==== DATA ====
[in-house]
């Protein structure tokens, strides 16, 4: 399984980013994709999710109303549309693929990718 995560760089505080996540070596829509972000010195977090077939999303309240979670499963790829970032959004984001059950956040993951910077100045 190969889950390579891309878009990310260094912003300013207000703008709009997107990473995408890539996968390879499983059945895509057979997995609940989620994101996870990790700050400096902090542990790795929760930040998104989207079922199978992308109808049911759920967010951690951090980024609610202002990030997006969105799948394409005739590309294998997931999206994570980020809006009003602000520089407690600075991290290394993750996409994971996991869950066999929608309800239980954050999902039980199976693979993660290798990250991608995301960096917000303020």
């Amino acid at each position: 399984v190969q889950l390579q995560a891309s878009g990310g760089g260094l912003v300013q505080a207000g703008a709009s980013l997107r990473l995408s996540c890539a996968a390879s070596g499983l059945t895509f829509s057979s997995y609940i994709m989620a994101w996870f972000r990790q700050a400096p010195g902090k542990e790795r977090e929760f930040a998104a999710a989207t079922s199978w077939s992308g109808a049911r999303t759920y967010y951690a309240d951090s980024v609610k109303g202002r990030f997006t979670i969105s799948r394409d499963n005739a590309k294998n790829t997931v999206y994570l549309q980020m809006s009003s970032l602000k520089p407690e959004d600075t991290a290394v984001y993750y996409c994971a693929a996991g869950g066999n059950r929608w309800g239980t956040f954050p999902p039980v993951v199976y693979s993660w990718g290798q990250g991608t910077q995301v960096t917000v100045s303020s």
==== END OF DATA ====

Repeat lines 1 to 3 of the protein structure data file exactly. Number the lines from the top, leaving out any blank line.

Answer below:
[in-house]
């Protein structure tokens, strides 16, 4: 399984980013994709999710109303549309693929990718 995560760089505080996540070596829509972000010195977090077939999303309240979670499963790829970032959004984001059950956040993951910077100045 190969889950390579891309878009990310260094912003300013207000703008709009997107990473995408890539996968390879499983059945895509057979997995609940989620994101996870990790700050400096902090542990790795929760930040998104989207079922199978992308109808049911759920967010951690951090980024609610202002990030997006969105799948394409005739590309294998997931999206994570980020809006009003602000520089407690600075991290290394993750996409994971996991869950066999929608309800239980954050999902039980199976693979993660290798990250991608995301960096917000303020």
């Amino acid at each position: 399984v190969q889950l390579q995560a891309s878009g990310g760089g260094l912003v300013q505080a207000g703008a709009s980013l997107r990473l995408s996540c890539a996968a390879s070596g499983l059945t895509f829509s057979s997995y609940i994709m989620a994101w996870f972000r990790q700050a400096p010195g902090k542990e790795r977090e929760f930040a998104a999710a989207t079922s199978w077939s992308g109808a049911r999303t759920y967010y951690a309240d951090s980024v609610k109303g202002r990030f997006t979670i969105s799948r394409d499963n005739a590309k294998n790829t997931v999206y994570l549309q980020m809006s009003s970032l602000k520089p407690e959004d600075t991290a290394v984001y993750y996409c994971a693929a996991g869950g066999n059950r929608w309800g239980t956040f954050p999902p039980v993951v199976y693979s993660w990718g290798q990250g991608t910077q995301v960096t917000v100045s303020s």